ATLANTA—New drug approvals, new and expanded drug indications, and important safety and other updates relevant for rheumatologists were presented by three physicians from the U.S. Food & Drug Administration (FDA) on Nov. 11 at the 2019 ACR/ARP Annual Meeting.
New Biologic Approved for RA
On Aug. 16, 2019, the FDA approved upadacitinib (Rinvoq), an oral Janus kinase (JAK) 1 selective inhibitor, for the treatment of moderate to severe active rheumatoid arthritis (RA) in patients who have an inadequate response to methotrexate. The approved dose for upadacitinib is 15 mg taken once daily.
“The assessment of the efficacy and safety of upadacitinib is primarily derived from five phase 3 studies that were designed to assess once-daily upadacitinib dosing as monotherapy and as combination therapy with methotrexate or other conventional disease-modifying anti-rheumatic drugs [DMARDs],” said Rachel L. Glaser, MD, a rheumatologist and clinical team leader in the FDA’s Division of Pulmonary, Allergy and Rheumatology Products (DPARP). “The studies enrolled a broad population of patients with moderate to severe active RA who were either naive to methotrexate, had an inadequate response or intolerance to methotrexate or conventional DMARDs, or had an inadequate response or intolerance to biologic DMARDs.”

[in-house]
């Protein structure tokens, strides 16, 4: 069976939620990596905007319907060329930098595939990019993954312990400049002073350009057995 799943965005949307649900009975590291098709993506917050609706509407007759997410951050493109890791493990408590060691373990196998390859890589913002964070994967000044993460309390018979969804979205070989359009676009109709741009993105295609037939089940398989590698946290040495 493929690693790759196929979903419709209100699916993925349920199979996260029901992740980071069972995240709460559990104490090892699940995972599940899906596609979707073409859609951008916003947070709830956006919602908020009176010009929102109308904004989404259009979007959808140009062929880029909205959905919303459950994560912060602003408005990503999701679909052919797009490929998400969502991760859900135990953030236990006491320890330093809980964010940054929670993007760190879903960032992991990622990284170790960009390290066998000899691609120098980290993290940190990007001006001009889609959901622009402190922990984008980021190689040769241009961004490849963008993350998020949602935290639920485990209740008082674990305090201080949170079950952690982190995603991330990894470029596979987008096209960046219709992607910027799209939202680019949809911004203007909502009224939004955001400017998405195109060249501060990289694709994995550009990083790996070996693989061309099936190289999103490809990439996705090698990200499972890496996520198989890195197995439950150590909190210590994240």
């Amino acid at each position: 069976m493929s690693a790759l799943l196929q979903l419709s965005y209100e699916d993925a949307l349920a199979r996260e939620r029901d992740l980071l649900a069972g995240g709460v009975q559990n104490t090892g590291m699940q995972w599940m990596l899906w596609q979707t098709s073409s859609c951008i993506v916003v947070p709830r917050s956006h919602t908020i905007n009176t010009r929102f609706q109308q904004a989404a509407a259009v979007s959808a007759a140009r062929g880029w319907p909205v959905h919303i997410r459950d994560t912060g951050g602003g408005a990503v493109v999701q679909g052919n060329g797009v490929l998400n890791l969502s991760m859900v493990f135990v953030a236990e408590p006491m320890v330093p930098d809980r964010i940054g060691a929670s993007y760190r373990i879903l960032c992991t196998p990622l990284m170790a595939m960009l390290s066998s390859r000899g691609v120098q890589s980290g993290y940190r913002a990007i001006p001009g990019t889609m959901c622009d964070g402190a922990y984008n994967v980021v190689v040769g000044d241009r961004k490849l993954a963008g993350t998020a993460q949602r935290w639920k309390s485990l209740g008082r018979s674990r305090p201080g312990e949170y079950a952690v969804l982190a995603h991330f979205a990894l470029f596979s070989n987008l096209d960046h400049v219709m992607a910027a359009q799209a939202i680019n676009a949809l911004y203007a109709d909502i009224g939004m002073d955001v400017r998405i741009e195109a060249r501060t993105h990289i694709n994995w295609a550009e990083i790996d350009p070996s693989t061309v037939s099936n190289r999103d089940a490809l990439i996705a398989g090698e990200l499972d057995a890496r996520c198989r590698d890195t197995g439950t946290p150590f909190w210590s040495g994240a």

According to a summary on the FDA’s website, the trials were conducted at many global sites and included 3,141 patients with active RA, including 2,495 women and 646 men.1 Patients who were treated with upadacitinib, either alone or in combination with DMARDs, achieved higher ACR20 response rates in all five trials than patients on methotrexate monotherapy or placebo at the primary efficacy time point. Similar trends were observed for ACR50 and ACR70 responses, as well as for DAS-28/CRP of less than 2.6, said Dr. Glaser. Efficacy was also established for improvement in physical function as measured by HAQ-DI. Radiographic progression was evaluated in two studies. In both, upadacitinib at 15 mg once daily inhibited the progression of structural joint damage compared with the control groups.
“The safety profile of upadacitinib is generally compatible with that of other JAK inhibitors and other immunosuppressants approved for RA, including risk of serious infections, malignancies and thrombosis described in a boxed warning in the upadacitinib prescribing information,” she said.
Other safety warnings include gastrointestinal perforations and laboratory abnormalities, such as neutropenia and anemia, which are noted for other JAK inhibitors, as well as one for embryo-fetal toxicity. “Based on animal studies, upadacitinib may cause fetal harm,” said Dr. Glaser. “Due to these findings, [women] of reproductive potential should be advised of the risk and the need for use of effective contraception.”